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Banks given free rein to locate in any commercial zone


Banks are free to locate on any commercial-zoned land they want, said Farragut’s Board of Mayor and Aldermen, Thursday, March 25.

The Board had long discussed a limitation to where banks could locate in Town, relegating them only to land zoned for office space.

“It would substantially reduce the land area,” Community Development Director Ruth Hawk said.

Town staff presented the Board with maps showing the current locations of Farragut’s 23 lending institutions and the office-zoned land on which they could locate.

“I’m glad you made these maps, because they really make it clear that confining them to office zones just about eliminates the possibility of more banks, which I don’t think we intend to do,” Mayor Ralph McGill said.


“It would not be wise for us to pass this,” he added.

Vice Mayor Dot LaMarche, who was the lone approving vote in a Farragut Municipal Planning Commission vote, disagreed.

“I heard from a reliable subject that there will be several banks in our area that will be closed in the near future.

“We need things that are going to bring revenue into our Town,” LaMarche said.

Alderman Bob Markli agreed he wanted to see more revenue-producing businesses, but said he failed to see a connection with limiting where banks could be built.

“I feel there’s a laudable impulse behind this amendment, but I don’t think there’s a logical conclusion to the chain of thought,” Markli said.

Alderman John Williams agreed, “This is probably not the right strategy to enact.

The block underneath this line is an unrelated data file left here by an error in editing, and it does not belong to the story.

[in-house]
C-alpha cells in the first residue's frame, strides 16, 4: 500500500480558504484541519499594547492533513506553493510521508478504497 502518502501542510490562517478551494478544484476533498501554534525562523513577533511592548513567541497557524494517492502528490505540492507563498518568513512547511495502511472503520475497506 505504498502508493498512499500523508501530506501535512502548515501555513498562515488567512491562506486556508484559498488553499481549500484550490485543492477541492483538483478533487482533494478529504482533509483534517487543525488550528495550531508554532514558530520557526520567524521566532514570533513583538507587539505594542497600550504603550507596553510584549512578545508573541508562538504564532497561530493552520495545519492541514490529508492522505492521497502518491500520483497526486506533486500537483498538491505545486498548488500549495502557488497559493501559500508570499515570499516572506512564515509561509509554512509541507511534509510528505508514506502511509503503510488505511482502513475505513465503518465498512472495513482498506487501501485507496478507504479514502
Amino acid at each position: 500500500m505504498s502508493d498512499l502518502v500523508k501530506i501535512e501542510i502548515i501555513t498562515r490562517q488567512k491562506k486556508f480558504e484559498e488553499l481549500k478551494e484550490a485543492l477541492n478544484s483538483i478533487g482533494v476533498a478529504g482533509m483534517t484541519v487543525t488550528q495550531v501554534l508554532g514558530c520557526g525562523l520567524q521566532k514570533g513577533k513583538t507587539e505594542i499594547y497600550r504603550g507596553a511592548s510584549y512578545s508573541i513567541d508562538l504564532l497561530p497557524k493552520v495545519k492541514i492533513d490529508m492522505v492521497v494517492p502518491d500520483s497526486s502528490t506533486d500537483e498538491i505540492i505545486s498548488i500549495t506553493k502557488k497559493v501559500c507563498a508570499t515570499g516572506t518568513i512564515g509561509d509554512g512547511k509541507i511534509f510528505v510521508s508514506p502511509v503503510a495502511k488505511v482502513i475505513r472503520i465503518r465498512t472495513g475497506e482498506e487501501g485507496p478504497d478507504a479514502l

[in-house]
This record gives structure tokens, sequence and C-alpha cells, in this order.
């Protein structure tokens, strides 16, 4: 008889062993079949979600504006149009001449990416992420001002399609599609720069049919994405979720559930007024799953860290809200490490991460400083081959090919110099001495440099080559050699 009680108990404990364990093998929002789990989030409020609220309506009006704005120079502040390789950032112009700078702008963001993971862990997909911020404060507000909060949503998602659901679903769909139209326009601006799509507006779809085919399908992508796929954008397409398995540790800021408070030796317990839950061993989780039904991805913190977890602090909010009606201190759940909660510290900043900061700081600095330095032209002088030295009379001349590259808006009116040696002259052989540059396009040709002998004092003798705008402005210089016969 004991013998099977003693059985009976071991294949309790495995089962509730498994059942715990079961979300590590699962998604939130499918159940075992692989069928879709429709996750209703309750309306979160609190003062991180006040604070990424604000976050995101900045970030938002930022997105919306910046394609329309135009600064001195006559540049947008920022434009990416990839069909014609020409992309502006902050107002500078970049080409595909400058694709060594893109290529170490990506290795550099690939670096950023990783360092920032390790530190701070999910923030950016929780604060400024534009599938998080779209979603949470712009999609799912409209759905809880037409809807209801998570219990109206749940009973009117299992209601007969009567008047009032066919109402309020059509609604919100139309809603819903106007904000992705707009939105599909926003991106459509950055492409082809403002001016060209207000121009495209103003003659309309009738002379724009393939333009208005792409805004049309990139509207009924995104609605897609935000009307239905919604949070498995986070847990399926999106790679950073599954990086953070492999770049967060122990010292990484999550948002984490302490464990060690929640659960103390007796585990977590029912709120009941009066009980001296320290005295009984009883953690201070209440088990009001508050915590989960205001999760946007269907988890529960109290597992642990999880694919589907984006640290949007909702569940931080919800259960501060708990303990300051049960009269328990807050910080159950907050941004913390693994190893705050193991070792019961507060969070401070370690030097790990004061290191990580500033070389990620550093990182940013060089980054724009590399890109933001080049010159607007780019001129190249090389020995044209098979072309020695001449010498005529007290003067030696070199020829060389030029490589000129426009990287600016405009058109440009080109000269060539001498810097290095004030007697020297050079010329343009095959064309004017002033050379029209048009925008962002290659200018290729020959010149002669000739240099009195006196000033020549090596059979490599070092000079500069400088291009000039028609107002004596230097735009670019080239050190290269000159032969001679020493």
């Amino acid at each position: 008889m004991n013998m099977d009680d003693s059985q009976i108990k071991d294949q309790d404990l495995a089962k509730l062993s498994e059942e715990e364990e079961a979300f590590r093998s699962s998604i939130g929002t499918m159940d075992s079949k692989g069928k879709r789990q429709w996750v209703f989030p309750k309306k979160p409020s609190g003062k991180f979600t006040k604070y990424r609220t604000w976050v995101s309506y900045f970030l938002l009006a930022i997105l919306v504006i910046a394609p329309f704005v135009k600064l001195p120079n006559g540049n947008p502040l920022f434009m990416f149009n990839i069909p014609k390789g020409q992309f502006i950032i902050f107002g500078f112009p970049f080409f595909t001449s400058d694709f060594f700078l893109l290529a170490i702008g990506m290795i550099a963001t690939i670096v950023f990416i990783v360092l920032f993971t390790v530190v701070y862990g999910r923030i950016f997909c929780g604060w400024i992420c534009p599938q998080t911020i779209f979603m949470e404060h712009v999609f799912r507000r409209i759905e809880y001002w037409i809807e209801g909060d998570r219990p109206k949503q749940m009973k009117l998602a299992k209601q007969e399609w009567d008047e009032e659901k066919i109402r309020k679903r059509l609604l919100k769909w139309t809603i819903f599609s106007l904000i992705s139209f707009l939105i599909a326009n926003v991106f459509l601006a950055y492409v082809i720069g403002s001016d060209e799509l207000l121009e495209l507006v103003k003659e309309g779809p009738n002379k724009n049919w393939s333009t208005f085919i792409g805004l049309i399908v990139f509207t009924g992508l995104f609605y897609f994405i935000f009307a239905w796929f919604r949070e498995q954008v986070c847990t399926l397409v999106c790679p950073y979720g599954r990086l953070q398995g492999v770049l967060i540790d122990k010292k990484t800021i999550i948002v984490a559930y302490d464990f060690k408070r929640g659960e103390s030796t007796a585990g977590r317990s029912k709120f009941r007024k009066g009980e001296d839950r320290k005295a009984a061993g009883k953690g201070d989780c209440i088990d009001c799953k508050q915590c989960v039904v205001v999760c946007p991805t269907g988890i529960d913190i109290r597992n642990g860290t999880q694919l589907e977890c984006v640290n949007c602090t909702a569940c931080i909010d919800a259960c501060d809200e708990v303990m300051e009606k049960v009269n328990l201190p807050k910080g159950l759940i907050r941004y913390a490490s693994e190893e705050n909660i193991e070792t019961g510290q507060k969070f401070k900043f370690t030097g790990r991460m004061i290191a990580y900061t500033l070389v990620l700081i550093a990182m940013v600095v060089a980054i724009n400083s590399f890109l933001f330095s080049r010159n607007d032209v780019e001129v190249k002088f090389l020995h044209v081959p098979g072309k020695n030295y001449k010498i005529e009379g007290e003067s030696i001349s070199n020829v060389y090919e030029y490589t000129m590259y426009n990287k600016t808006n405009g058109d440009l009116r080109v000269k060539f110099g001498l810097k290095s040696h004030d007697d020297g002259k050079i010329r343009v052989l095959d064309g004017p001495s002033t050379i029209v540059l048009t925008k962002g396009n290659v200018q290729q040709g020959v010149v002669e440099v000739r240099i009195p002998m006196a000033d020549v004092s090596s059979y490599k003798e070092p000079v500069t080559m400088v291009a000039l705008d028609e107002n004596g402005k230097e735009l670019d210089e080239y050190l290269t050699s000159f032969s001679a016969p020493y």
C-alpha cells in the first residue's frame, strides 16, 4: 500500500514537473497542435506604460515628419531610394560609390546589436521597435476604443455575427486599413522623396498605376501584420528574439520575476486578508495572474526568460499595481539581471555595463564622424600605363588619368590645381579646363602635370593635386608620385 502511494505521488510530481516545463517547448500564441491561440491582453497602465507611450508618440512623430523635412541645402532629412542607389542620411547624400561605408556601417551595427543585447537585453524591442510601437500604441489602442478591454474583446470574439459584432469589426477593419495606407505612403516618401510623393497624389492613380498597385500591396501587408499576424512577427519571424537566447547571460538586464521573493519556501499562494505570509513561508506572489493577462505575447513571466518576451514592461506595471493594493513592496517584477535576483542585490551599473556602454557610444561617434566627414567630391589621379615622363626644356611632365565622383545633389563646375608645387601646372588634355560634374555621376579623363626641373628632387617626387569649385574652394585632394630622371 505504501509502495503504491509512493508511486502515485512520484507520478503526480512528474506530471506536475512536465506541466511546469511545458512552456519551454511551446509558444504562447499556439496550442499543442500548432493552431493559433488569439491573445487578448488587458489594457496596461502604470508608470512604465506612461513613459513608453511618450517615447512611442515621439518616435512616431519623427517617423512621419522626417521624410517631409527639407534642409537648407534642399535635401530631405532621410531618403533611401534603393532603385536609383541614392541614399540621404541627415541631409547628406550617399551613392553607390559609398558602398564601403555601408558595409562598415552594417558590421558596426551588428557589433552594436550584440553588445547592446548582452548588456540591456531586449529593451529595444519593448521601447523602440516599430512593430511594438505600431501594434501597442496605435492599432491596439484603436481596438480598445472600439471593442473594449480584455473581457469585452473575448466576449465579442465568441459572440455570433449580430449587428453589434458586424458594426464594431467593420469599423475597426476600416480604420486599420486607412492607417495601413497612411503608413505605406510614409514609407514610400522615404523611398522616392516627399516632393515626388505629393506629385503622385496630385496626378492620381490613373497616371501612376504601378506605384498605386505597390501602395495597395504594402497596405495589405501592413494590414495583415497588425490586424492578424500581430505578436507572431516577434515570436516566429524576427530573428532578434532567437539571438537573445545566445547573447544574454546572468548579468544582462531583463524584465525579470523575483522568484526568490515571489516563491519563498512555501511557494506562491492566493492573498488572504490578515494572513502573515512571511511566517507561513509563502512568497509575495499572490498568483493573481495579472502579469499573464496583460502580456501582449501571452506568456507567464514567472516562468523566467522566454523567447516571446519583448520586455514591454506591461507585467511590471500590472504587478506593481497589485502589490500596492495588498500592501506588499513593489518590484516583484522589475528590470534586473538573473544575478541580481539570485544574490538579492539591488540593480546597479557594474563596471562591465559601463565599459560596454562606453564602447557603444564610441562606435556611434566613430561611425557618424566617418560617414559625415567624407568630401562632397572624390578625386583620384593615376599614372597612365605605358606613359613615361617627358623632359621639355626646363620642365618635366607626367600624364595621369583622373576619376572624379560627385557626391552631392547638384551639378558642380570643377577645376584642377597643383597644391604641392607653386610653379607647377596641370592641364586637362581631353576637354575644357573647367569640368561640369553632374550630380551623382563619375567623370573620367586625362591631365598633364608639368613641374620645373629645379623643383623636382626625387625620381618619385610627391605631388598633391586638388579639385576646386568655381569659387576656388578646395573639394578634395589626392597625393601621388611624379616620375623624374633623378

“If there’s going to be a serious concern for revenue, then obviously a radical different approach than banishing banks from commercial districts will be the right way to go,” Williams said.

“I would much rather support some other avenue of revenue generation from the town of Farragut, if the need arises, rather than limiting banks to inaccessible locations,” he added.

Alderman Jeff Elliott said, “I would like to see the focus on revenue generating businesses at prime locations, which I would think the businesses would want to locate at.

“But at the same time, I don’t want to be in a position of putting a ban on banks and relegating them out to the hinterlands,” he added.

Furthermore, Markli said he didn’t want to place any more limits on Farragut businesses.

“Our efforts might be more productively spent in looking at ways we might adjust the ordinance in ways that encourage the re-use of commercial vacant space, of which we have an ample plentitude in Town,” he said.

Because motions only can be made in a positive form, McGill made a motion to accept the limitation. The motion died for lack of a second.

“Good enough,” McGill said.

 

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